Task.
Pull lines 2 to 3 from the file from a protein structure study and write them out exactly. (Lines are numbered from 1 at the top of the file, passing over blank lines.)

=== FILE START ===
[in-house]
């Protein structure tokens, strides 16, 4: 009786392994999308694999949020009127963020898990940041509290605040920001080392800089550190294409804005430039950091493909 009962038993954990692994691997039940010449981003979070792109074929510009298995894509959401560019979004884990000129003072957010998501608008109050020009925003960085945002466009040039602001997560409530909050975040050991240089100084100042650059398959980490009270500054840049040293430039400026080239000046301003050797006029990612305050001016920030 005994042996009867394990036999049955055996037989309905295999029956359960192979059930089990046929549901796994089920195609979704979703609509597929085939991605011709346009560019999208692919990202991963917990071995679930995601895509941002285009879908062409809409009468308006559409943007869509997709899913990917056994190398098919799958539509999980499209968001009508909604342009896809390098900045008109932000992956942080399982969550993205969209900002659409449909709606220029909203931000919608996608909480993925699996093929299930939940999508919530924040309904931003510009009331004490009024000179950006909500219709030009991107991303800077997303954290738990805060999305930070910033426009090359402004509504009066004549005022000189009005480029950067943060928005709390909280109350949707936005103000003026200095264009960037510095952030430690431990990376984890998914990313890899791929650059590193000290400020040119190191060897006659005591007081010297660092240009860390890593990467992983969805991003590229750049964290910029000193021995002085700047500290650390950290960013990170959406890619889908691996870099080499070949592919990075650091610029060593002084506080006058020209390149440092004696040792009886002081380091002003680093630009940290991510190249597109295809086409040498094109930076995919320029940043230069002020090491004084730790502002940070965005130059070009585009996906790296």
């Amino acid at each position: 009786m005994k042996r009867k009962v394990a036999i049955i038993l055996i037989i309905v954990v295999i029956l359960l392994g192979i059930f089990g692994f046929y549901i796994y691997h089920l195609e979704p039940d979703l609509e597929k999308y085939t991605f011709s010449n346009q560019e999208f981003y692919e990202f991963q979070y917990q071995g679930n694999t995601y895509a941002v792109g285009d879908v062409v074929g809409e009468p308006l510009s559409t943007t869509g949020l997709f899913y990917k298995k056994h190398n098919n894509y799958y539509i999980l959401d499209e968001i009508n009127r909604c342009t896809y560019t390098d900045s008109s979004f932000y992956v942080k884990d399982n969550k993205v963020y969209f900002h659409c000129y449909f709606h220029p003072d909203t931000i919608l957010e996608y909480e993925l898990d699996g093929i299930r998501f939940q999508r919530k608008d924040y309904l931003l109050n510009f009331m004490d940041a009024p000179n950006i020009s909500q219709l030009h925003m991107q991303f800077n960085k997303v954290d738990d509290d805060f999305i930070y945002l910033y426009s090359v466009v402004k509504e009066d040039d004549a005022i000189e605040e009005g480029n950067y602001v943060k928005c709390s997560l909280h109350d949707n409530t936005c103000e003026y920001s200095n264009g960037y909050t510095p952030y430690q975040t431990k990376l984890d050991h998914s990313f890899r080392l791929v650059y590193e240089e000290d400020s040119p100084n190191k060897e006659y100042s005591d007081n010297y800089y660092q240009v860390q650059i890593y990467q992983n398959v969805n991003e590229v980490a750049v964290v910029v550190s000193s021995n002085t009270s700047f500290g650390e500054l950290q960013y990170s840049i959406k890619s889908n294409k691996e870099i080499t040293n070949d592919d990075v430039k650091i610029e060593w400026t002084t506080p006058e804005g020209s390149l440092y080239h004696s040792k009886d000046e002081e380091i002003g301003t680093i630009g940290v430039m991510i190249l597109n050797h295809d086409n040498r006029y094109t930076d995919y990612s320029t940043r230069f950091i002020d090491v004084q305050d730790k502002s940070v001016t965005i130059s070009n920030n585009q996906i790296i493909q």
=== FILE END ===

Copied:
């Protein structure tokens, strides 16, 4: 009786392994999308694999949020009127963020898990940041509290605040920001080392800089550190294409804005430039950091493909 009962038993954990692994691997039940010449981003979070792109074929510009298995894509959401560019979004884990000129003072957010998501608008109050020009925003960085945002466009040039602001997560409530909050975040050991240089100084100042650059398959980490009270500054840049040293430039400026080239000046301003050797006029990612305050001016920030 005994042996009867394990036999049955055996037989309905295999029956359960192979059930089990046929549901796994089920195609979704979703609509597929085939991605011709346009560019999208692919990202991963917990071995679930995601895509941002285009879908062409809409009468308006559409943007869509997709899913990917056994190398098919799958539509999980499209968001009508909604342009896809390098900045008109932000992956942080399982969550993205969209900002659409449909709606220029909203931000919608996608909480993925699996093929299930939940999508919530924040309904931003510009009331004490009024000179950006909500219709030009991107991303800077997303954290738990805060999305930070910033426009090359402004509504009066004549005022000189009005480029950067943060928005709390909280109350949707936005103000003026200095264009960037510095952030430690431990990376984890998914990313890899791929650059590193000290400020040119190191060897006659005591007081010297660092240009860390890593990467992983969805991003590229750049964290910029000193021995002085700047500290650390950290960013990170959406890619889908691996870099080499070949592919990075650091610029060593002084506080006058020209390149440092004696040792009886002081380091002003680093630009940290991510190249597109295809086409040498094109930076995919320029940043230069002020090491004084730790502002940070965005130059070009585009996906790296």
């Amino acid at each position: 009786m005994k042996r009867k009962v394990a036999i049955i038993l055996i037989i309905v954990v295999i029956l359960l392994g192979i059930f089990g692994f046929y549901i796994y691997h089920l195609e979704p039940d979703l609509e597929k999308y085939t991605f011709s010449n346009q560019e999208f981003y692919e990202f991963q979070y917990q071995g679930n694999t995601y895509a941002v792109g285009d879908v062409v074929g809409e009468p308006l510009s559409t943007t869509g949020l997709f899913y990917k298995k056994h190398n098919n894509y799958y539509i999980l959401d499209e968001i009508n009127r909604c342009t896809y560019t390098d900045s008109s979004f932000y992956v942080k884990d399982n969550k993205v963020y969209f900002h659409c000129y449909f709606h220029p003072d909203t931000i919608l957010e996608y909480e993925l898990d699996g093929i299930r998501f939940q999508r919530k608008d924040y309904l931003l109050n510009f009331m004490d940041a009024p000179n950006i020009s909500q219709l030009h925003m991107q991303f800077n960085k997303v954290d738990d509290d805060f999305i930070y945002l910033y426009s090359v466009v402004k509504e009066d040039d004549a005022i000189e605040e009005g480029n950067y602001v943060k928005c709390s997560l909280h109350d949707n409530t936005c103000e003026y920001s200095n264009g960037y909050t510095p952030y430690q975040t431990k990376l984890d050991h998914s990313f890899r080392l791929v650059y590193e240089e000290d400020s040119p100084n190191k060897e006659y100042s005591d007081n010297y800089y660092q240009v860390q650059i890593y990467q992983n398959v969805n991003e590229v980490a750049v964290v910029v550190s000193s021995n002085t009270s700047f500290g650390e500054l950290q960013y990170s840049i959406k890619s889908n294409k691996e870099i080499t040293n070949d592919d990075v430039k650091i610029e060593w400026t002084t506080p006058e804005g020209s390149l440092y080239h004696s040792k009886d000046e002081e380091i002003g301003t680093i630009g940290v430039m991510i190249l597109n050797h295809d086409n040498r006029y094109t930076d995919y990612s320029t940043r230069f950091i002020d090491v004084q305050d730790k502002s940070v001016t965005i130059s070009n920030n585009q996906i790296i493909q």